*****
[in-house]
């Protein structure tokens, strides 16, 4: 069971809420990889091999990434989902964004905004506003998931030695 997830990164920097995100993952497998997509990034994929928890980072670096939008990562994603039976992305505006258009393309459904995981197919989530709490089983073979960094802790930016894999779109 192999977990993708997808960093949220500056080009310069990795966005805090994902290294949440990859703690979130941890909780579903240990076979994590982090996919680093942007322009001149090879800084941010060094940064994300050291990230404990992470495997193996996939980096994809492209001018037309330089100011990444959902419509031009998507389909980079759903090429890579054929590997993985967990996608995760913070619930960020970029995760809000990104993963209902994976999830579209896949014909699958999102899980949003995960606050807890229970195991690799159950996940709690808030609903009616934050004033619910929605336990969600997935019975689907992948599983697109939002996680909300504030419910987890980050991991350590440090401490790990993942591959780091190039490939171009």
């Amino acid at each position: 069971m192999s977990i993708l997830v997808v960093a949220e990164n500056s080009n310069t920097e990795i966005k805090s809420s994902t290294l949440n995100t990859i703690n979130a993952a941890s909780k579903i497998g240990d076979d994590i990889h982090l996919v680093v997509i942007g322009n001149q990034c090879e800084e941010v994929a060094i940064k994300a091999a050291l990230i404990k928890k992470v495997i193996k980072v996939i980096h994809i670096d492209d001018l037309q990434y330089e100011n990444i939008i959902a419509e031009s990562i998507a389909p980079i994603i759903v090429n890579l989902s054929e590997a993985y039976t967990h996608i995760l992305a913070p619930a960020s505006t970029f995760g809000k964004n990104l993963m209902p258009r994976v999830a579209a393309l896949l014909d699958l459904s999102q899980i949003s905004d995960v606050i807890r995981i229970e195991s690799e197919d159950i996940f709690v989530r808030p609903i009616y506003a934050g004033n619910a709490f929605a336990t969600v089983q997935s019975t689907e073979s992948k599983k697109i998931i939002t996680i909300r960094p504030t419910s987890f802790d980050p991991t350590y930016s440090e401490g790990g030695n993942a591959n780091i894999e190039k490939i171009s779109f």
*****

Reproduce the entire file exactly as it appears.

[in-house]
């Protein structure tokens, strides 16, 4: 069971809420990889091999990434989902964004905004506003998931030695 997830990164920097995100993952497998997509990034994929928890980072670096939008990562994603039976992305505006258009393309459904995981197919989530709490089983073979960094802790930016894999779109 192999977990993708997808960093949220500056080009310069990795966005805090994902290294949440990859703690979130941890909780579903240990076979994590982090996919680093942007322009001149090879800084941010060094940064994300050291990230404990992470495997193996996939980096994809492209001018037309330089100011990444959902419509031009998507389909980079759903090429890579054929590997993985967990996608995760913070619930960020970029995760809000990104993963209902994976999830579209896949014909699958999102899980949003995960606050807890229970195991690799159950996940709690808030609903009616934050004033619910929605336990969600997935019975689907992948599983697109939002996680909300504030419910987890980050991991350590440090401490790990993942591959780091190039490939171009």
């Amino acid at each position: 069971m192999s977990i993708l997830v997808v960093a949220e990164n500056s080009n310069t920097e990795i966005k805090s809420s994902t290294l949440n995100t990859i703690n979130a993952a941890s909780k579903i497998g240990d076979d994590i990889h982090l996919v680093v997509i942007g322009n001149q990034c090879e800084e941010v994929a060094i940064k994300a091999a050291l990230i404990k928890k992470v495997i193996k980072v996939i980096h994809i670096d492209d001018l037309q990434y330089e100011n990444i939008i959902a419509e031009s990562i998507a389909p980079i994603i759903v090429n890579l989902s054929e590997a993985y039976t967990h996608i995760l992305a913070p619930a960020s505006t970029f995760g809000k964004n990104l993963m209902p258009r994976v999830a579209a393309l896949l014909d699958l459904s999102q899980i949003s905004d995960v606050i807890r995981i229970e195991s690799e197919d159950i996940f709690v989530r808030p609903i009616y506003a934050g004033n619910a709490f929605a336990t969600v089983q997935s019975t689907e073979s992948k599983k697109i998931i939002t996680i909300r960094p504030t419910s987890f802790d980050p991991t350590y930016s440090e401490g790990g030695n993942a591959n780091i894999e190039k490939i171009s779109f």